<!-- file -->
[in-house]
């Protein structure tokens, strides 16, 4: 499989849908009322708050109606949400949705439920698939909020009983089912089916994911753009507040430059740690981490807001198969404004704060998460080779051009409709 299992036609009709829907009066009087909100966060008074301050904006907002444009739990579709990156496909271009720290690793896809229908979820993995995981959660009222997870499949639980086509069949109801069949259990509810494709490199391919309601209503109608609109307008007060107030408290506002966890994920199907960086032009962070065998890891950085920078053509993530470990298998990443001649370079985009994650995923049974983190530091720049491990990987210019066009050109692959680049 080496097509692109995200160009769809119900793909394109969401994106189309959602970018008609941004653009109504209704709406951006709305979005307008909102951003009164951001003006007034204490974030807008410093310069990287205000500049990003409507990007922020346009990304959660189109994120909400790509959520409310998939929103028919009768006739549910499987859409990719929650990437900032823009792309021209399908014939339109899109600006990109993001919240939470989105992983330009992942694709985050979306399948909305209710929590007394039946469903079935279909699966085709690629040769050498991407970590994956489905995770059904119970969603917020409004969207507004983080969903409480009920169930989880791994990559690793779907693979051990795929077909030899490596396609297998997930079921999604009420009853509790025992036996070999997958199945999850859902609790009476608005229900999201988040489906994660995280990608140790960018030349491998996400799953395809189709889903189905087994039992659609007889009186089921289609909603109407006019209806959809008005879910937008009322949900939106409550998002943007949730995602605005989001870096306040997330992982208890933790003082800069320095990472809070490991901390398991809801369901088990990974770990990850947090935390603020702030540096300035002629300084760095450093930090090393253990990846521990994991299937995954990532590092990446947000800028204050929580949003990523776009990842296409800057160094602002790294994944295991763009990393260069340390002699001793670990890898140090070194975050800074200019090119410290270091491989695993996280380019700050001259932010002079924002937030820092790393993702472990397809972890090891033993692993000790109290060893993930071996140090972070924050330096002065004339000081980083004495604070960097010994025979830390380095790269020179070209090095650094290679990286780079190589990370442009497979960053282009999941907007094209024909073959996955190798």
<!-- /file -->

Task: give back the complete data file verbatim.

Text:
[in-house]
């Protein structure tokens, strides 16, 4: 499989849908009322708050109606949400949705439920698939909020009983089912089916994911753009507040430059740690981490807001198969404004704060998460080779051009409709 299992036609009709829907009066009087909100966060008074301050904006907002444009739990579709990156496909271009720290690793896809229908979820993995995981959660009222997870499949639980086509069949109801069949259990509810494709490199391919309601209503109608609109307008007060107030408290506002966890994920199907960086032009962070065998890891950085920078053509993530470990298998990443001649370079985009994650995923049974983190530091720049491990990987210019066009050109692959680049 080496097509692109995200160009769809119900793909394109969401994106189309959602970018008609941004653009109504209704709406951006709305979005307008909102951003009164951001003006007034204490974030807008410093310069990287205000500049990003409507990007922020346009990304959660189109994120909400790509959520409310998939929103028919009768006739549910499987859409990719929650990437900032823009792309021209399908014939339109899109600006990109993001919240939470989105992983330009992942694709985050979306399948909305209710929590007394039946469903079935279909699966085709690629040769050498991407970590994956489905995770059904119970969603917020409004969207507004983080969903409480009920169930989880791994990559690793779907693979051990795929077909030899490596396609297998997930079921999604009420009853509790025992036996070999997958199945999850859902609790009476608005229900999201988040489906994660995280990608140790960018030349491998996400799953395809189709889903189905087994039992659609007889009186089921289609909603109407006019209806959809008005879910937008009322949900939106409550998002943007949730995602605005989001870096306040997330992982208890933790003082800069320095990472809070490991901390398991809801369901088990990974770990990850947090935390603020702030540096300035002629300084760095450093930090090393253990990846521990994991299937995954990532590092990446947000800028204050929580949003990523776009990842296409800057160094602002790294994944295991763009990393260069340390002699001793670990890898140090070194975050800074200019090119410290270091491989695993996280380019700050001259932010002079924002937030820092790393993702472990397809972890090891033993692993000790109290060893993930071996140090972070924050330096002065004339000081980083004495604070960097010994025979830390380095790269020179070209090095650094290679990286780079190589990370442009497979960053282009999941907007094209024909073959996955190798």